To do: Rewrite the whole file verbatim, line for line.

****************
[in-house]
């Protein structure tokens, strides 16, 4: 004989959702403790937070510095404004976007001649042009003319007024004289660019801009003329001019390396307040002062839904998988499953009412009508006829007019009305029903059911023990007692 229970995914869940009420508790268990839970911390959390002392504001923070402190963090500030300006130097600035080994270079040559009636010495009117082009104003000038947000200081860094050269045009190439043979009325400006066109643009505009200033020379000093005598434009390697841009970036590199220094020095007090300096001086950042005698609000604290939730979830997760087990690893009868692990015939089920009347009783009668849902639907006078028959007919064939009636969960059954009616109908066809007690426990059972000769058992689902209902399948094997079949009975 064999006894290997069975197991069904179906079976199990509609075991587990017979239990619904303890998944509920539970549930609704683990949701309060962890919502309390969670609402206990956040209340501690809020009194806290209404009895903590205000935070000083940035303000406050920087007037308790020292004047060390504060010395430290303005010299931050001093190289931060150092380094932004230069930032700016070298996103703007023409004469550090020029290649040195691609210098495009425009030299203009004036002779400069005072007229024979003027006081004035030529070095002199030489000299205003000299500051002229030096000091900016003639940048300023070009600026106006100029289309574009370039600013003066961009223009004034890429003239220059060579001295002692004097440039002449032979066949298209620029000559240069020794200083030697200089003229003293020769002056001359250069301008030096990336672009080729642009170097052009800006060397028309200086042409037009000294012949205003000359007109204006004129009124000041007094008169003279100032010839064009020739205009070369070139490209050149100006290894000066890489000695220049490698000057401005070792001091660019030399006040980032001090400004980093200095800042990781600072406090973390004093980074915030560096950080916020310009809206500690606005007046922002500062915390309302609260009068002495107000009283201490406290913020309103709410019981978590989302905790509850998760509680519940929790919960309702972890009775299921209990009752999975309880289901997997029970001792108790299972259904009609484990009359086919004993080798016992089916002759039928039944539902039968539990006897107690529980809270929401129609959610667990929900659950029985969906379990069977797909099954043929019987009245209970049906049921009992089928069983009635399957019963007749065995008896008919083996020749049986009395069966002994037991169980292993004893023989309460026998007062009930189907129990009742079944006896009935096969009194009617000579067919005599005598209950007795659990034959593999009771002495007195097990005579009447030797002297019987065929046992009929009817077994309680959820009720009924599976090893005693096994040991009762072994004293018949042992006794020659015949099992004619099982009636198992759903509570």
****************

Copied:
[in-house]
């Protein structure tokens, strides 16, 4: 004989959702403790937070510095404004976007001649042009003319007024004289660019801009003329001019390396307040002062839904998988499953009412009508006829007019009305029903059911023990007692 229970995914869940009420508790268990839970911390959390002392504001923070402190963090500030300006130097600035080994270079040559009636010495009117082009104003000038947000200081860094050269045009190439043979009325400006066109643009505009200033020379000093005598434009390697841009970036590199220094020095007090300096001086950042005698609000604290939730979830997760087990690893009868692990015939089920009347009783009668849902639907006078028959007919064939009636969960059954009616109908066809007690426990059972000769058992689902209902399948094997079949009975 064999006894290997069975197991069904179906079976199990509609075991587990017979239990619904303890998944509920539970549930609704683990949701309060962890919502309390969670609402206990956040209340501690809020009194806290209404009895903590205000935070000083940035303000406050920087007037308790020292004047060390504060010395430290303005010299931050001093190289931060150092380094932004230069930032700016070298996103703007023409004469550090020029290649040195691609210098495009425009030299203009004036002779400069005072007229024979003027006081004035030529070095002199030489000299205003000299500051002229030096000091900016003639940048300023070009600026106006100029289309574009370039600013003066961009223009004034890429003239220059060579001295002692004097440039002449032979066949298209620029000559240069020794200083030697200089003229003293020769002056001359250069301008030096990336672009080729642009170097052009800006060397028309200086042409037009000294012949205003000359007109204006004129009124000041007094008169003279100032010839064009020739205009070369070139490209050149100006290894000066890489000695220049490698000057401005070792001091660019030399006040980032001090400004980093200095800042990781600072406090973390004093980074915030560096950080916020310009809206500690606005007046922002500062915390309302609260009068002495107000009283201490406290913020309103709410019981978590989302905790509850998760509680519940929790919960309702972890009775299921209990009752999975309880289901997997029970001792108790299972259904009609484990009359086919004993080798016992089916002759039928039944539902039968539990006897107690529980809270929401129609959610667990929900659950029985969906379990069977797909099954043929019987009245209970049906049921009992089928069983009635399957019963007749065995008896008919083996020749049986009395069966002994037991169980292993004893023989309460026998007062009930189907129990009742079944006896009935096969009194009617000579067919005599005598209950007795659990034959593999009771002495007195097990005579009447030797002297019987065929046992009929009817077994309680959820009720009924599976090893005693096994040991009762072994004293018949042992006794020659015949099992004619099982009636198992759903509570």